Medoodle - the international medical network and community

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Welcome to Medoodle

The international medical community and professional network

...based on the popular Radiology community Radiolopolis...

The All-Around-Medicine Community

The purpose of this medical community is to create a possibility, where most of the needs of physicians, residents, medicals students, physician assistants, nurses, technologists and industry can be melted within one central medical network. It is based on a "taking and giving" principle, where you share your knowledge and others do the same.

Some features:

  • Share cases and your knowledge
  • Ask professionals for their opinion - in public or in private
  • Find people with similar interests, create new connections and expand your professional network
  • Discuss medical topics in dedicated forums - from residency to practice
  • Prepare for the USMLE / medical baords
  • Find tutorials and eLearning material
  • Share your images, videos, teaching files and lectures
  • Simplify your research and find partners worldwide
  • Create or join research and study groups
  • General and medical specific search engines
  • Read medical news from multiple subspecialties
  • Publishing case reports (cooperation with the JRCR)
  • Helpful tools for your daily work (calculators, case tracker, clinical, research tools, etc.)
  • ...and much more...
The best: IT'S FREE!

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Smoking an MS Risk Factor Among MS Patients' Relatives (CME/CE)
(MedPage Today) -- But no link found to history of infectious mononucleosis
(Source: MedPage Today Meeting Coverage)

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Retail therapy.
Authors: Hodgson H PMID: 26430175 [PubMed - in process]
(Source: Clinical Medicine)

'Part of the problem, part of the solution' - adult physicians' role in adolescent and young adult health.
Authors: Gleeson H PMID: 26430176 [PubMed - in process]
(Source: Clinical Medicine)

Establishing an infrastructure to support the development and delivery of clinical research in patients with kidney disease.
Authors: UK Kidney Research Consortium Abstract The UK Kidney Research Consortium (UKKRC) was established in 2007 to promote clinical research in adults and children affected by kidney disease. Clinical study groups (CSGs) are the core subgroups of UKKRC. The aim of the CSGs is to generate a portfolio of clinical studies that can and should be undertaken in the UK. Since 2007 the CSGs have helped develop and secure funding for 13 studies to a total value of £13443648. Funders include Kidney Research UK, Medical Research Council, British Heart Foundation and National Institute of Health Research (NIHR). The studies address the full translational pathway. UKKRC is thus a unique structure that dovetails with the NIHR Renal Disorders Specialty Group to generate and deliver a portfolio...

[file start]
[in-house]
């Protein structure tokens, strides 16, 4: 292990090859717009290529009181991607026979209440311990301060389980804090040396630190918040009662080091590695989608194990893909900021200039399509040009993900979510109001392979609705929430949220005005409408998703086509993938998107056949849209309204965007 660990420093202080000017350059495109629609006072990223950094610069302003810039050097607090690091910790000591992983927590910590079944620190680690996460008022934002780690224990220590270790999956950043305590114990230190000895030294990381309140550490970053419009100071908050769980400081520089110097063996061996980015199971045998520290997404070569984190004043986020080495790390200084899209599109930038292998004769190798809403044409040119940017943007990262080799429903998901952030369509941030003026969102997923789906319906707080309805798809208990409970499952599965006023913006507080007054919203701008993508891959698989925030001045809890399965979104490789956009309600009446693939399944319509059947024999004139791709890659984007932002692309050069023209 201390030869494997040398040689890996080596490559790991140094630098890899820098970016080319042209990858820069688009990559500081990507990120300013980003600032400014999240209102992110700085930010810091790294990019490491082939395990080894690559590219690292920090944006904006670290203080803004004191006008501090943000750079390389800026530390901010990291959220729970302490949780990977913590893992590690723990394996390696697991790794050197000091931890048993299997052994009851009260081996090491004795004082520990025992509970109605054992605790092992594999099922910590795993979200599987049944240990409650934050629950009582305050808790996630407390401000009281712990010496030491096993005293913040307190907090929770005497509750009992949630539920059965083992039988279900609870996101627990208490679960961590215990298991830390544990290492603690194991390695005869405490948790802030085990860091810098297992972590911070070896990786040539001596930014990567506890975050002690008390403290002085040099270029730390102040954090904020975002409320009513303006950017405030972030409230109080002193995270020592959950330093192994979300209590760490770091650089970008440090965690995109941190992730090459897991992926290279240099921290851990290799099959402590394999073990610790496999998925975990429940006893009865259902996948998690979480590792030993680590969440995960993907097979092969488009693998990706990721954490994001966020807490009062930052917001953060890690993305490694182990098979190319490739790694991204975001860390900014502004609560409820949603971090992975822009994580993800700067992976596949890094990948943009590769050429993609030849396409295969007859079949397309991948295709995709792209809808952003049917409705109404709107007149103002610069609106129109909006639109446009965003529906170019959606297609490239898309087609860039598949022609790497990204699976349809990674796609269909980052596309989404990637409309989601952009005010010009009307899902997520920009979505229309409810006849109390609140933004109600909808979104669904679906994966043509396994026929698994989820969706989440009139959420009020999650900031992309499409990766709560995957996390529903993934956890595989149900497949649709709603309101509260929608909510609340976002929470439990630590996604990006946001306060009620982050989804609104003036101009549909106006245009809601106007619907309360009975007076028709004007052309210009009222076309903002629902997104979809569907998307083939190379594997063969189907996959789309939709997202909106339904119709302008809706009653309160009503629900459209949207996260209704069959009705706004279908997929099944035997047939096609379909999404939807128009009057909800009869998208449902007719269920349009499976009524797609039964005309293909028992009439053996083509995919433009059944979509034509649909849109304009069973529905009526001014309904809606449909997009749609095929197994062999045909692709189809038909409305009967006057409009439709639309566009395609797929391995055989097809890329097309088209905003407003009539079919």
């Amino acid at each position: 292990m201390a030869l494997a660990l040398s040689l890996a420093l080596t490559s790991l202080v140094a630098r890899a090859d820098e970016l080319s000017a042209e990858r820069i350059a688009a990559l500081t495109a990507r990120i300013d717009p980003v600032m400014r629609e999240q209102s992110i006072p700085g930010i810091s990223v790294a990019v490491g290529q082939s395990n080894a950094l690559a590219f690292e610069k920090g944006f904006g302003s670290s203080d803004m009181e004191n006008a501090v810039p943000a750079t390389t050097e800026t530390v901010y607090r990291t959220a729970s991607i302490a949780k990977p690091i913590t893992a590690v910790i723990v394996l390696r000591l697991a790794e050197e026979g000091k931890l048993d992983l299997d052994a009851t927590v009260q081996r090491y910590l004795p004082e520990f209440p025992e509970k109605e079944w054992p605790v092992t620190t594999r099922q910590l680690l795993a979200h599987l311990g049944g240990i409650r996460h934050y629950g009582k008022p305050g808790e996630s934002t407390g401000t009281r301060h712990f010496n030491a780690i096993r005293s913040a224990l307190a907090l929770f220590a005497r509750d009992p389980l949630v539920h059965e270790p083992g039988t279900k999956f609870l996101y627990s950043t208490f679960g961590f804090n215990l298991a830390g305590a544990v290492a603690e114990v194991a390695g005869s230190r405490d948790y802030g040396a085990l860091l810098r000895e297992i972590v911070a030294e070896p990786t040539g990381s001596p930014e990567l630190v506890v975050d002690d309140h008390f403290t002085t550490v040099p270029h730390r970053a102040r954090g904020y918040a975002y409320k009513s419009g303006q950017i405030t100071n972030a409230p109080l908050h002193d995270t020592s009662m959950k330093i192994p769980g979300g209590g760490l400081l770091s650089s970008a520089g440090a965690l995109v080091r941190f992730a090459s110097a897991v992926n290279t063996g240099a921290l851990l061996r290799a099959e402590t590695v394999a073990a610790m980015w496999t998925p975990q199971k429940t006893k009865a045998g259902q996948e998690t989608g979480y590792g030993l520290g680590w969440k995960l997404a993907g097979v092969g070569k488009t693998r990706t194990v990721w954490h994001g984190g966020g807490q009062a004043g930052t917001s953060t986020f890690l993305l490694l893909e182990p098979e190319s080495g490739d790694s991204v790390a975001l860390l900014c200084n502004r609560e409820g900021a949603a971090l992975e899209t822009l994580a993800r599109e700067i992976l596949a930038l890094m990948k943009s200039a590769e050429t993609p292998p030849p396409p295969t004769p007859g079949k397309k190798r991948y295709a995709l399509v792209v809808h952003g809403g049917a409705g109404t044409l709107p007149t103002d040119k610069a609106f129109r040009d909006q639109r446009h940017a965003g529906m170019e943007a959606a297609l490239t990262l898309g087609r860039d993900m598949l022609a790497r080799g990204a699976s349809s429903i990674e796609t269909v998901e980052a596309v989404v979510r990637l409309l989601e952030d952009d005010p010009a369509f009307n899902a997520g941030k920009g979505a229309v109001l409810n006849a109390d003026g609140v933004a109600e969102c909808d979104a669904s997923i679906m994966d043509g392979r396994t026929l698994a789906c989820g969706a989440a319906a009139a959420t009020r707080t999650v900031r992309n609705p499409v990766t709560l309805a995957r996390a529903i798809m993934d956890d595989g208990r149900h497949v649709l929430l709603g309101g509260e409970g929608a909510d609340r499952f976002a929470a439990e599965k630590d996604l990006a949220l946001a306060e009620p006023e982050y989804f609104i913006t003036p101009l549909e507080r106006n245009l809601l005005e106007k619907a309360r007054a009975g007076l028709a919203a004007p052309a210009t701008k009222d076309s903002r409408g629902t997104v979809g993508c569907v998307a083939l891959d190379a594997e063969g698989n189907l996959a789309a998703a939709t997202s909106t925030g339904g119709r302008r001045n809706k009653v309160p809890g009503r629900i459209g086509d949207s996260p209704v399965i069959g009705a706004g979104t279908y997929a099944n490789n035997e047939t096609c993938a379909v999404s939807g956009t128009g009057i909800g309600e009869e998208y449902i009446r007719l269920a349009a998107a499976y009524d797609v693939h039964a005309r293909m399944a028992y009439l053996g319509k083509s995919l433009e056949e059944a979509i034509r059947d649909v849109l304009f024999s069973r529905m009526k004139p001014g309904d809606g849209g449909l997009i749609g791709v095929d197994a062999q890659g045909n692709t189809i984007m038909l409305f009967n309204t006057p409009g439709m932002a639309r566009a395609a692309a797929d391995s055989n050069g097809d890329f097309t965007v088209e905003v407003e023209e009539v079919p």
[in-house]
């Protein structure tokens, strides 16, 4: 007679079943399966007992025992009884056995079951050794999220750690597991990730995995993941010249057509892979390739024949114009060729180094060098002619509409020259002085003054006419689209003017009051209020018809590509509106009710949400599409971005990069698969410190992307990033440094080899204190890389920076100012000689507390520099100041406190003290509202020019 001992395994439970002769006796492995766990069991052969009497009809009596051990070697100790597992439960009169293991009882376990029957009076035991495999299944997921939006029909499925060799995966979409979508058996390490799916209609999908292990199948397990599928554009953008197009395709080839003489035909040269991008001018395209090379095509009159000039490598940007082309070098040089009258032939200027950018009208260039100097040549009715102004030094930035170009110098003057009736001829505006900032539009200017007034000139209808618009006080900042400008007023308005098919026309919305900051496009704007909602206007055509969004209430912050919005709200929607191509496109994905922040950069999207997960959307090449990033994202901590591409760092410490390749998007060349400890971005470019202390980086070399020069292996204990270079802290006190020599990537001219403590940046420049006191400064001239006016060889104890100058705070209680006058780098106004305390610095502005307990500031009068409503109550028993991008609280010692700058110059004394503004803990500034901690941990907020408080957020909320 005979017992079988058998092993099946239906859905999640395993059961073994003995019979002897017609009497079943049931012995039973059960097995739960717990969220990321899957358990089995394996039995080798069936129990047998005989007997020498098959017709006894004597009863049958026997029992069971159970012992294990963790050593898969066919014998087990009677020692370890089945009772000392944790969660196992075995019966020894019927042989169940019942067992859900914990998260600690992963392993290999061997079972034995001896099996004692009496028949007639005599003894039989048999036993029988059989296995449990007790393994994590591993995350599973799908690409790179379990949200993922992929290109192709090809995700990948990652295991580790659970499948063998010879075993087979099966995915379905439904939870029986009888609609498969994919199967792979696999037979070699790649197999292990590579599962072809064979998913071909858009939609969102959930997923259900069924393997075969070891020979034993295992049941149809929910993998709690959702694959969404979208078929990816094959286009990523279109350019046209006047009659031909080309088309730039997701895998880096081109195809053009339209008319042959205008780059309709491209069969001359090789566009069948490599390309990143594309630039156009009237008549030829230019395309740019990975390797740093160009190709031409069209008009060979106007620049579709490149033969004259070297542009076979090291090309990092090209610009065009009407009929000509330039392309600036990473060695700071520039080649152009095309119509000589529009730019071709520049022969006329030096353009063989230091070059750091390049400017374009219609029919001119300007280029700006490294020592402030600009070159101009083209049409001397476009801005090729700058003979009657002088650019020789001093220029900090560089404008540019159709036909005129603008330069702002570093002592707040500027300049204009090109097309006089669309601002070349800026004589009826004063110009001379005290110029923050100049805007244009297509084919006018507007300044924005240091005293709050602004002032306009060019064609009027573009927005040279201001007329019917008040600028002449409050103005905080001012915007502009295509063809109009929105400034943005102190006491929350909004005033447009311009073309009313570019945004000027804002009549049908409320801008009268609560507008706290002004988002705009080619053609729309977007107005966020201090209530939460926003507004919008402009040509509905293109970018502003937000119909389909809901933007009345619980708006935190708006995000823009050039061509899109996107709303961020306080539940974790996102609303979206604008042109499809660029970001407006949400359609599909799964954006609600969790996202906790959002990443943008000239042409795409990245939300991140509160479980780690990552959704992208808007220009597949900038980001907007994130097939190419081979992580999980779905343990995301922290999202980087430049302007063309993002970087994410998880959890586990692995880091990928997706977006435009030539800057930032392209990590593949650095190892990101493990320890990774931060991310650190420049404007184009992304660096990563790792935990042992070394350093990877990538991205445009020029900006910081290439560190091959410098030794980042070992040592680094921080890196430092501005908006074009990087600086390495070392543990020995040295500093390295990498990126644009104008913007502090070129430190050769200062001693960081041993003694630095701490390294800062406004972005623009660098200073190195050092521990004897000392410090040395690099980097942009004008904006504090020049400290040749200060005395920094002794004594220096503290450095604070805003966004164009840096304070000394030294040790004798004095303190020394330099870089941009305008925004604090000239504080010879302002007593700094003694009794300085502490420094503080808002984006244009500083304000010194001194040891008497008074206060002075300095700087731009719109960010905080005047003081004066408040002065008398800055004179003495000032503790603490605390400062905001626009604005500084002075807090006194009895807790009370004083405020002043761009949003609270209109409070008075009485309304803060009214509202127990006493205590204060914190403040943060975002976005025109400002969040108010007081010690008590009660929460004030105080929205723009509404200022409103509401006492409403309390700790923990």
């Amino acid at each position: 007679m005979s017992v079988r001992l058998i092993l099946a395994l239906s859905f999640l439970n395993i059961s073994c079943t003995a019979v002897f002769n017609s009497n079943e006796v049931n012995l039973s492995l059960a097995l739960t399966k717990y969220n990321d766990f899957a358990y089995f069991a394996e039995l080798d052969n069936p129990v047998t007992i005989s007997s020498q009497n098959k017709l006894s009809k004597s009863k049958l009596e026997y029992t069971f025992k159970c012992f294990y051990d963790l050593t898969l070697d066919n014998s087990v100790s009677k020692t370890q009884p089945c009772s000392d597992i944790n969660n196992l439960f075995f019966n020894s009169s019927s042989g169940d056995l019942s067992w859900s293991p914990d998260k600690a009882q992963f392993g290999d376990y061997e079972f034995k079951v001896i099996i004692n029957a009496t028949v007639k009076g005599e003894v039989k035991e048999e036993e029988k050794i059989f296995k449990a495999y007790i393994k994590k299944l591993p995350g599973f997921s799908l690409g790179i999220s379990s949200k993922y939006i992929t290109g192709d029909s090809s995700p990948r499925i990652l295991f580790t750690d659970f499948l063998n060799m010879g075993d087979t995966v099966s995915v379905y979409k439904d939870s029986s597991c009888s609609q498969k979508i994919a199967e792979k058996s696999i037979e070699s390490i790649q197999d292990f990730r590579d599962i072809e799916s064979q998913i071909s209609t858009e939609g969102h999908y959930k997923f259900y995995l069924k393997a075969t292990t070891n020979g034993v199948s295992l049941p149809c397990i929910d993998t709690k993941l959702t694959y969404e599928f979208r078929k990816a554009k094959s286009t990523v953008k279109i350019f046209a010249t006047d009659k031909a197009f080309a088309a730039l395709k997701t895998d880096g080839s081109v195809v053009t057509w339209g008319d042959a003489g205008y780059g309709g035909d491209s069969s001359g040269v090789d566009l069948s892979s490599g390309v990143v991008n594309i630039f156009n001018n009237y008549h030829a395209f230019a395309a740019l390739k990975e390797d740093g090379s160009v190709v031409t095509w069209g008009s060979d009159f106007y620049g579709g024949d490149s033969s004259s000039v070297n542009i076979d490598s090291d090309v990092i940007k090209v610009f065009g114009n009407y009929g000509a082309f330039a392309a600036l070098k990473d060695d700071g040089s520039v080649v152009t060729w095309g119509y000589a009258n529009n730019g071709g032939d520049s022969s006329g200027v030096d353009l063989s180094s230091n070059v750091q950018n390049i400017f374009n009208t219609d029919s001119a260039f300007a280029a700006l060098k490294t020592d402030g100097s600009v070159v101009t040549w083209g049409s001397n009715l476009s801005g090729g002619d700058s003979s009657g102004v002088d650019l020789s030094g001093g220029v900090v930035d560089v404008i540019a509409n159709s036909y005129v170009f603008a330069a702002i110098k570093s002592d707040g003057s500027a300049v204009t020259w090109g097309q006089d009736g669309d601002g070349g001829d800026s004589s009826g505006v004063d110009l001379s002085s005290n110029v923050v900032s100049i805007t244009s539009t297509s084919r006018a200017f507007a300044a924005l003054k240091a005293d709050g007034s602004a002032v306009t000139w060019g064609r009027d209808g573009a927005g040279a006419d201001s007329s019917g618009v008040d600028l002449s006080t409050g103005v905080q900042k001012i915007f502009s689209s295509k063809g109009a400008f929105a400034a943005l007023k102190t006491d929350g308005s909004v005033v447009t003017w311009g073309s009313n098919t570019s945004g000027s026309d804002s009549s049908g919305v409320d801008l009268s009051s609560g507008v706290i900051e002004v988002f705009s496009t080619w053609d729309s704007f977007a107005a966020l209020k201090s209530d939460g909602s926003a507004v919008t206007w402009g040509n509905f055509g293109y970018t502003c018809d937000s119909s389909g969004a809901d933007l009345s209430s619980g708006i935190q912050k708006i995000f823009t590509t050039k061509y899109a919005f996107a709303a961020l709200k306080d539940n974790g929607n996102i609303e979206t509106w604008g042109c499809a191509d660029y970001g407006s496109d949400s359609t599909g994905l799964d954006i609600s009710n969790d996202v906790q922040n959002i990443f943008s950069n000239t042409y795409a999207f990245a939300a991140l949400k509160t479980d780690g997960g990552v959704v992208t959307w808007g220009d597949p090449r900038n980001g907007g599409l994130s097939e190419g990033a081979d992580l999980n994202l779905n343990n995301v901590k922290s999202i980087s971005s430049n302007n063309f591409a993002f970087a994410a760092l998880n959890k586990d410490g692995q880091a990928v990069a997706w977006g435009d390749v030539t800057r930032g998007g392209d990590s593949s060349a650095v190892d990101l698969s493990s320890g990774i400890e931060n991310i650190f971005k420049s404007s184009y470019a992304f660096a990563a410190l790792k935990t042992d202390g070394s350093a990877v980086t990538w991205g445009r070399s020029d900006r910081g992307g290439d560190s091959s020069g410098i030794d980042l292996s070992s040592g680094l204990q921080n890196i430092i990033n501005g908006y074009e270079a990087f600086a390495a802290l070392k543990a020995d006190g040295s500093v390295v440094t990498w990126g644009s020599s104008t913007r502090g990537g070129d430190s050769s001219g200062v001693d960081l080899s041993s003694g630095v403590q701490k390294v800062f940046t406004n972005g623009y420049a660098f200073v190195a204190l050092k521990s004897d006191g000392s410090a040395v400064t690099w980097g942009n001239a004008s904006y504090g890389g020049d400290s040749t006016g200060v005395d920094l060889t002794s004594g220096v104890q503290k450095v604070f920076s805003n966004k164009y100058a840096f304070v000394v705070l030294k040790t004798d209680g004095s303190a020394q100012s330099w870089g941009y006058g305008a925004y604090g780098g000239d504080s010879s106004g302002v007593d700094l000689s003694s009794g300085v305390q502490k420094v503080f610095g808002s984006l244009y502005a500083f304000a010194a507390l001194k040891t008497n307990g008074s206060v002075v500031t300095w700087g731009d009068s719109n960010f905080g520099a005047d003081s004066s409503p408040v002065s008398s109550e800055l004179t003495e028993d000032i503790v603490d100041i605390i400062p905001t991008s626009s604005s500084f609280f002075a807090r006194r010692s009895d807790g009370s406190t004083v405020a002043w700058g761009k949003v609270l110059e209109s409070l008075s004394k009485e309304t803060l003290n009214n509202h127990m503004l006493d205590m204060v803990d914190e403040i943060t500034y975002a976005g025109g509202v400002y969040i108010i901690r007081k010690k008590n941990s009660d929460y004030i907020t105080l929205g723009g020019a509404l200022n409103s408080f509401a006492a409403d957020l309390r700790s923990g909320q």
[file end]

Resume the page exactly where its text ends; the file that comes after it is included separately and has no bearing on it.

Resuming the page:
Transcatheter aortic valve implantation - what the general physician needs to know.
Authors: Ruparelia N, Prendergast BD Abstract With an increasingly elderly population, the incidence of aortic stenosis (AS) is rising. While surgical aortic valve replacement remains the gold standard treatment for patients with severe symptomatic AS, transcatheter aortic valve implantation (TAVI) has emerged as the treatment of choice for patients who are inoperable or high surgical risk. TAVI has been shown to be associated with a clear mortality benefit when compared with medical therapy and to be at least as good as surgical aortic valve replacement in this patient group. The last few years have seen rapid development in this revolutionary technology in conjunction with increasing centre and operator experience, and indications for the procedure are swiftly expanding. In this ...

Improving the management of spontaneous bacterial peritonitis in cirrhotic patients: assessment of an intervention in trainee doctors.